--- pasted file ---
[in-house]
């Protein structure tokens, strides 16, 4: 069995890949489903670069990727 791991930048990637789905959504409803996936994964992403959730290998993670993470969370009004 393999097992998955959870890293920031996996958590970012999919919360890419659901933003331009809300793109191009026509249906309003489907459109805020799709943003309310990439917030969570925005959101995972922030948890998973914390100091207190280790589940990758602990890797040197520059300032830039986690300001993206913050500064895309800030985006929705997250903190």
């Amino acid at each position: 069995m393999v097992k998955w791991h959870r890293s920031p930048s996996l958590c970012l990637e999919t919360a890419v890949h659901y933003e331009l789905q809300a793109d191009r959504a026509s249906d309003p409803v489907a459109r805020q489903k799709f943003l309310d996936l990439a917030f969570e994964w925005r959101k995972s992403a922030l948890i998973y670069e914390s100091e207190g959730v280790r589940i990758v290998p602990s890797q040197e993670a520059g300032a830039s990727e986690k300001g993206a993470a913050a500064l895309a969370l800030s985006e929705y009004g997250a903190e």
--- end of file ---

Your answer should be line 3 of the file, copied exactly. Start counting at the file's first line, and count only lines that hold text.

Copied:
């Amino acid at each position: 069995m393999v097992k998955w791991h959870r890293s920031p930048s996996l958590c970012l990637e999919t919360a890419v890949h659901y933003e331009l789905q809300a793109d191009r959504a026509s249906d309003p409803v489907a459109r805020q489903k799709f943003l309310d996936l990439a917030f969570e994964w925005r959101k995972s992403a922030l948890i998973y670069e914390s100091e207190g959730v280790r589940i990758v290998p602990s890797q040197e993670a520059g300032a830039s990727e986690k300001g993206a993470a913050a500064l895309a969370l800030s985006e929705y009004g997250a903190e």